Problem 1: Each cell in a square table contains a number. The sum of the two greatest numbers in each row is a, and the sum of the two greatest numbers in each column is b. Prove that a = b.

Problem 2: Given some m x n table, and some numbers in its fields. You are allowed to change the sign in one row or one column simultaneously. Prove that You can obtain a table, with non-negative sums over each row and over each column.

Update (11th June 2011):
Solution to both problems posted by NG [Nikhil Garg (CSE IIT Delhi final year undergraduate student)] in comments! Thanks.
Confession: I could never solve Problem 1 even after spending hours. :P :(

1. Solution to problem 2 - Whenever you find a row or a column with negative sum, multiply it with -1. This operation increases the sum of the whole table and hence this can't go on forever.
When we stop, we have each row or column with a non-negative sum.

2. Soln to prob1: Let the square be n by n. Let x1>=x2>=..>=xn be the biggest n numbers in the square.

Case1:
Let there exist a minimum j<=n such that for some ixj we get a contradiction. Hence xi=...=xj=...=xn. Now WLG xi and xj are in the same column => b=2xj. Consider the row of xj => a<=b. Now consider all columns which does not contain x1,x2..,xj (There are exactly n-(j-1) such columns). All such columns have their biggest and second biggest numbers equal to xj. So consider all elements in the square >=xj. There are atleast n+2 such numbers. Hence atleast two are in a row => a>=b. Hence a=b

Case2:
Now we assume that there does not exist such a j. Hence the biggest n numbers of the square do not share any row or column. Consider the the (n+1)th biggest element of the square. Suppose it shares a column with xp and row with xq (p,q<=n) Now if xp>xn we get a contradiction. Similarly if xq>xn we get a contradiction. Hence a=b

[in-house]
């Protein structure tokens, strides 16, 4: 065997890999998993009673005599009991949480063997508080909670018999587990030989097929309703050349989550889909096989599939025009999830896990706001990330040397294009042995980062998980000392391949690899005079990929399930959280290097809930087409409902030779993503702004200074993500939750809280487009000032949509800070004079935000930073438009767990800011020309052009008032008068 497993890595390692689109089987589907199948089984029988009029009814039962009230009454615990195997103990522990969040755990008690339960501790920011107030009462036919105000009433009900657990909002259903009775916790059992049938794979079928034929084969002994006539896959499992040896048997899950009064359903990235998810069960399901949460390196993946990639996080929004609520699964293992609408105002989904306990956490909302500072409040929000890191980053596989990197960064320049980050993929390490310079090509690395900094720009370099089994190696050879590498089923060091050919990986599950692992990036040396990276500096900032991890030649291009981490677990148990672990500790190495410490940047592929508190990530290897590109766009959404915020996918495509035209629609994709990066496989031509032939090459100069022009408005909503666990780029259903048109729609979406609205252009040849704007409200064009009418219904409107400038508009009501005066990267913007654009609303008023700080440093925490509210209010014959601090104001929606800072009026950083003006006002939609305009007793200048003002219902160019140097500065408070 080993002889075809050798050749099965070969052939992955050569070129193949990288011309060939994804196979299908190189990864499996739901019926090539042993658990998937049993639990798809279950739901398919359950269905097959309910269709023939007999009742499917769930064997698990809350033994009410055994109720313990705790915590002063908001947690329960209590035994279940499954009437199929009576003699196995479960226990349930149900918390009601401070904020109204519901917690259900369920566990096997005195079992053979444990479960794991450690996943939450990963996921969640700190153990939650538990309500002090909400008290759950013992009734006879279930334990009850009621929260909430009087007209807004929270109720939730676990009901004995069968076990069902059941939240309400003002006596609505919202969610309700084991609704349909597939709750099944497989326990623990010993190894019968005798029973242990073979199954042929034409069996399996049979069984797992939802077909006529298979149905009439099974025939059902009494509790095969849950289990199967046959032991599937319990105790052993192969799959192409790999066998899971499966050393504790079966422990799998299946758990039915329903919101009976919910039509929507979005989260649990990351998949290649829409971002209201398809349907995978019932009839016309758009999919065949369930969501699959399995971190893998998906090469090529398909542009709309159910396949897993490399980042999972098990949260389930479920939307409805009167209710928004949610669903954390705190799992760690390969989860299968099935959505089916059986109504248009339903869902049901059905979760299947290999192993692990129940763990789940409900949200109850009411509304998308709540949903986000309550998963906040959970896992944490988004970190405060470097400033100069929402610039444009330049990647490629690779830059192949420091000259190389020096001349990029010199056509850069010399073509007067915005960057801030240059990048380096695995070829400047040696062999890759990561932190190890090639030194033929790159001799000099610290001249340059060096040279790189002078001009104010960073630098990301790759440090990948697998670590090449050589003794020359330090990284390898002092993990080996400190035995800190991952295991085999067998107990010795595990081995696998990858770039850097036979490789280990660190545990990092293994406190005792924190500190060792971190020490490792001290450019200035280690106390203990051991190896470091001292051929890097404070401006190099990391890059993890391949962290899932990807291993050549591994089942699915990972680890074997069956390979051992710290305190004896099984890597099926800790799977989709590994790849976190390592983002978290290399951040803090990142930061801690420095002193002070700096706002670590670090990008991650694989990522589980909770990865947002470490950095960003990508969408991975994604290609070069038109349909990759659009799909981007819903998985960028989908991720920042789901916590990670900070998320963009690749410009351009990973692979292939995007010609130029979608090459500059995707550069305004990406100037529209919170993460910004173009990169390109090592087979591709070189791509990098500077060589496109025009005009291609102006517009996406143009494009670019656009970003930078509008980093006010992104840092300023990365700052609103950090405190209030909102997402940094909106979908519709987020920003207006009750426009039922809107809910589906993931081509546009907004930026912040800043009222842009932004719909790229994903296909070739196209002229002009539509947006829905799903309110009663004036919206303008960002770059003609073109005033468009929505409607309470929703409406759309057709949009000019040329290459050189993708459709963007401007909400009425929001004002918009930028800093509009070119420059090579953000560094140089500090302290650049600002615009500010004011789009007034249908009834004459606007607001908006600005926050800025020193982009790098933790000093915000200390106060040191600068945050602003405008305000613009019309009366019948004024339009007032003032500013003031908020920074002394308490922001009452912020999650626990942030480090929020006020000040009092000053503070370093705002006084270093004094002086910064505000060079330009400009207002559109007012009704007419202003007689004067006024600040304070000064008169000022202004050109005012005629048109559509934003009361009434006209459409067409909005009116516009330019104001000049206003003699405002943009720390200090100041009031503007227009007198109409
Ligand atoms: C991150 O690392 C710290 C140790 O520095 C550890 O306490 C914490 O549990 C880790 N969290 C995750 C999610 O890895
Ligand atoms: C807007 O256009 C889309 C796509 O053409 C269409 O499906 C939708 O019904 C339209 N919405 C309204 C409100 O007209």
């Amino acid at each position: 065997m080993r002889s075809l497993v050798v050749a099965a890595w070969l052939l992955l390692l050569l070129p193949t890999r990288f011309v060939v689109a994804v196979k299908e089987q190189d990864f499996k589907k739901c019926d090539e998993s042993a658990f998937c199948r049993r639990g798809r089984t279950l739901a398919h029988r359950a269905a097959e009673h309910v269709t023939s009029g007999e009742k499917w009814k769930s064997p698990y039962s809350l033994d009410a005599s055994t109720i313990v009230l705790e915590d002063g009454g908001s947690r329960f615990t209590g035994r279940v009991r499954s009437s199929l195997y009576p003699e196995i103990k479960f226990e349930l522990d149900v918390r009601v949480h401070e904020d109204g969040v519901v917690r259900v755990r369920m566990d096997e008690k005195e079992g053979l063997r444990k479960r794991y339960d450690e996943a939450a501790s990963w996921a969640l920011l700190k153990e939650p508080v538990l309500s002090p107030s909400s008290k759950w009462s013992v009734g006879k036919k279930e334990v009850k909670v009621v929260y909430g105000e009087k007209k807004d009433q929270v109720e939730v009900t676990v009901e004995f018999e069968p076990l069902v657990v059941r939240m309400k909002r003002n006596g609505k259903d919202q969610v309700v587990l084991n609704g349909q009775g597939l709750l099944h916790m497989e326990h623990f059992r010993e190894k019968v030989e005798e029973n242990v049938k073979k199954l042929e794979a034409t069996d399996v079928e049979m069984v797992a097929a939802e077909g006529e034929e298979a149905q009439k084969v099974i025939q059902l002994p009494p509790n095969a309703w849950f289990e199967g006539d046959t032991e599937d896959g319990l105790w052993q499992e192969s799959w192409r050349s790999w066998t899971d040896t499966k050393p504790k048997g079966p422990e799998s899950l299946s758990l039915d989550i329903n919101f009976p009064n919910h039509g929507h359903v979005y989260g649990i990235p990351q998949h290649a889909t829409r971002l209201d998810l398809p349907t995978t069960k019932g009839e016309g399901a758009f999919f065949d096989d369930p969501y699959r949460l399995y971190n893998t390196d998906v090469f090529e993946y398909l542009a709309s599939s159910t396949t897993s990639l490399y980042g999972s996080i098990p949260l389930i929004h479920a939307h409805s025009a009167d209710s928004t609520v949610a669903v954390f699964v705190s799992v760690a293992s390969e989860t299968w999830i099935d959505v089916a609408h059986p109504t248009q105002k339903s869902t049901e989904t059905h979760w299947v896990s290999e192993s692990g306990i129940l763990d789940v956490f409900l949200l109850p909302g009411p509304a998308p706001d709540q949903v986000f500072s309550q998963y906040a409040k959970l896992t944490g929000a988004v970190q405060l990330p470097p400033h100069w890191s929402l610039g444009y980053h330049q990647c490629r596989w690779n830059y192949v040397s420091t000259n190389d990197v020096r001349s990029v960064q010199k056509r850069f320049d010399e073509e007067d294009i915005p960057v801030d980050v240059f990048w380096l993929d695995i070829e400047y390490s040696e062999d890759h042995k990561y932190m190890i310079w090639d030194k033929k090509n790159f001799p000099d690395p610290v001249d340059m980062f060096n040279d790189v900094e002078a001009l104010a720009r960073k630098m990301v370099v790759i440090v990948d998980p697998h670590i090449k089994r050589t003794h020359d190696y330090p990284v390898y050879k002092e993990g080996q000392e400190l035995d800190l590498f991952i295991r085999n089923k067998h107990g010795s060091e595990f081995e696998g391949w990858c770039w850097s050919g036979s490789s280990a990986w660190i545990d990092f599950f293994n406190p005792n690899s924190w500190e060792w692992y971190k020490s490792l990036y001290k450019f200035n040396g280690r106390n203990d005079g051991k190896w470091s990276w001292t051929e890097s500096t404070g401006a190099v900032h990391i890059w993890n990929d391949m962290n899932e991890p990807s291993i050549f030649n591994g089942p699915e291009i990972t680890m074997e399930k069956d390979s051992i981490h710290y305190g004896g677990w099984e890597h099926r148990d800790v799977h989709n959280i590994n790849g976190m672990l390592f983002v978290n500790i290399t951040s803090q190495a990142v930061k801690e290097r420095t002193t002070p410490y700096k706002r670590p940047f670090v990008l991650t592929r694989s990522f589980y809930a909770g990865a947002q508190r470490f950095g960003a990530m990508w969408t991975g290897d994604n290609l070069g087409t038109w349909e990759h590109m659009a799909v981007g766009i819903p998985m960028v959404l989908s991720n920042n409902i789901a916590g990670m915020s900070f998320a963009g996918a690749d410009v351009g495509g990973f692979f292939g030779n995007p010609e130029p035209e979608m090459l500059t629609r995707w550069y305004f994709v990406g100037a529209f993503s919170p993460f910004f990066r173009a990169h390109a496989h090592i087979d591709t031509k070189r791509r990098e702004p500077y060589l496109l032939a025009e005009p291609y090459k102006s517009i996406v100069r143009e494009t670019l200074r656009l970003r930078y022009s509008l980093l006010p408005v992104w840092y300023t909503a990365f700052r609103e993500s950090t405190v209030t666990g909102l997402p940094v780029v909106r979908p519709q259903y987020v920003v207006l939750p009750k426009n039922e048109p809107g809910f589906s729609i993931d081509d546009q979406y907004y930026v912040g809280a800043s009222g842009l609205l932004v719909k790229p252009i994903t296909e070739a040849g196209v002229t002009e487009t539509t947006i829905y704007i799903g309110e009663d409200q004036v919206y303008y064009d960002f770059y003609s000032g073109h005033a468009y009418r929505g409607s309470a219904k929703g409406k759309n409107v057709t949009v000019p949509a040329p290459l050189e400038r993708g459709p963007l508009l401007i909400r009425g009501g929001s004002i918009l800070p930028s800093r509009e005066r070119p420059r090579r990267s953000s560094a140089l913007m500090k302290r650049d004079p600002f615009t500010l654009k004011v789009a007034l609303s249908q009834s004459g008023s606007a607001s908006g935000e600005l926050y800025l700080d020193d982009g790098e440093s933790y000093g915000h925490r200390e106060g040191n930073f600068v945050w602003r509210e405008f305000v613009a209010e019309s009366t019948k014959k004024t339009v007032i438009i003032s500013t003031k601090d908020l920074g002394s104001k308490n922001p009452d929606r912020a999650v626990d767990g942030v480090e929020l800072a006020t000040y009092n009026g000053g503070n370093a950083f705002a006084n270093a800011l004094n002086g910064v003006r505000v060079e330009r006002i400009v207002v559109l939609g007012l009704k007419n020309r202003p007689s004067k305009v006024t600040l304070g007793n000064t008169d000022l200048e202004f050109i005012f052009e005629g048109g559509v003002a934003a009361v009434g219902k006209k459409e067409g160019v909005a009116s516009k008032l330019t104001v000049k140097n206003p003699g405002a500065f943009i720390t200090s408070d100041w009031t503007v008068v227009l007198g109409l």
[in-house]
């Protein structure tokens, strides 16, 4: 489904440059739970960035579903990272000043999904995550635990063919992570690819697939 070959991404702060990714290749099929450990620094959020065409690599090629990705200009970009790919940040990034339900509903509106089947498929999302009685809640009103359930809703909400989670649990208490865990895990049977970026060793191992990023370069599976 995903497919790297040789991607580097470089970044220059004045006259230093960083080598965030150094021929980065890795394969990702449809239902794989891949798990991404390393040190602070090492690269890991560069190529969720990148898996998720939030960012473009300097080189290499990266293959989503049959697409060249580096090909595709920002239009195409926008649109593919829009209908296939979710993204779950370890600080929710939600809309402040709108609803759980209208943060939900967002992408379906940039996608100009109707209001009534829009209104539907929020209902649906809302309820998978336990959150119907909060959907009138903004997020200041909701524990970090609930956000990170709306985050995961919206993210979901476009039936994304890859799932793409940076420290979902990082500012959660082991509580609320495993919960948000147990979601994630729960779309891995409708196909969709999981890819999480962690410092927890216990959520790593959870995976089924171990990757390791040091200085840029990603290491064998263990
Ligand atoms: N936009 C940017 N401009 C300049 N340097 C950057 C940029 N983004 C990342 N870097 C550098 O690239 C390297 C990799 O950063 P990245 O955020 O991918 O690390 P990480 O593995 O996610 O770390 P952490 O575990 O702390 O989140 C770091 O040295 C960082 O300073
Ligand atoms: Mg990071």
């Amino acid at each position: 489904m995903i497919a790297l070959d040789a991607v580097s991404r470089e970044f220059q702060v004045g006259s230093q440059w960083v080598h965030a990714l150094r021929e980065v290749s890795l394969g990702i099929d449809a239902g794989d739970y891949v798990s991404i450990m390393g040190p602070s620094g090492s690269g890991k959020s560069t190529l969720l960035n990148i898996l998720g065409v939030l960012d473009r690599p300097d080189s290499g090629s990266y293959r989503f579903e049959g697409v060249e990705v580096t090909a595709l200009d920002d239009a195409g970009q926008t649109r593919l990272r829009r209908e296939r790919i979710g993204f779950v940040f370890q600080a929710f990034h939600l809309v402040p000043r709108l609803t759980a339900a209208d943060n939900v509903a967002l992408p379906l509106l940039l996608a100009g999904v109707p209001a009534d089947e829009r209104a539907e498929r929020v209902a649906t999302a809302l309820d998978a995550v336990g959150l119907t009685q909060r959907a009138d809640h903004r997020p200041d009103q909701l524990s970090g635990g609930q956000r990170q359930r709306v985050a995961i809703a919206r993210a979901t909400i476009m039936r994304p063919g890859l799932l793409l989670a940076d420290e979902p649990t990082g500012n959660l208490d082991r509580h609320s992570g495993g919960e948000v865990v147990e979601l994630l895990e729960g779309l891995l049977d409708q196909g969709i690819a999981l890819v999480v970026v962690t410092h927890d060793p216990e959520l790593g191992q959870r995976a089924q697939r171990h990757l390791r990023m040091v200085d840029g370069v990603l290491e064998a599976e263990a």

3. Alternative solution to problem 2( Given by a friend)

Assume w.l.o.g that b > a. Now paint largest element of every column in red and second largest element of every column in blue. Note that all red elements are >= b/2

So no two red elements are in same row.Else row sum >= b already. Now look at the largest blue element, say B1. There must be a red element in its row as well, say R1. R1 had some blue in its column as well, say B2. As R1 + B2 = b and B1 >= B2, implying R1 + B1 >= b
But this is a contradiction as R1 & B1 are in same row.

4. Edit in NG's last comment: Alternative solution to problem 1

5. @NG (Nikhil Garg) Correct solution to both problems. Thanks. Awesome explanation to the solution of Problem 1.

6. I believe that my proof didnt print out correctly. Here is the starting part.

The hypothesis was that there exists a pair of elements belonging to x1,x2..,xn such that both of them are in the same row or column. So consider a pair of this kind xi,xj with ia was a masterstroke. Could never have done that.

7. thanks for the the post here regarding maths Olympiad, i really appreciate your work

8. Another solution for problem 1 .
Let element in cell (i,j) be xij in an n*n square grid; 1<=i,j<=n
Let the largest element in row i be ri. So second largest element = a-ri.Hence for all j,
xij <= a-ri<= ri.Adding this inequality for row 1 to row n (i.e. i=1,2,3,...n) we get
sigma(xij)(i=1,2,3...n) <= a*n -sigma(ri)(i=1,2,3...n) <= sigma(ri)(i=1,2..n)
But sigma (xij) (i=1,2,..n) represents sum of all elements of jth column.
Therefore b <= sigma ( xij)(i=1,2..n)
So combining all the above inequalities, we can write
sigma(ri) >= a*n - sigma(ri) >= b
a*n >= b+ sigma(ri) >= 2*b
Since n>=2, the equality holds for n=2. So 2*a=2*b. So a=b (Proved)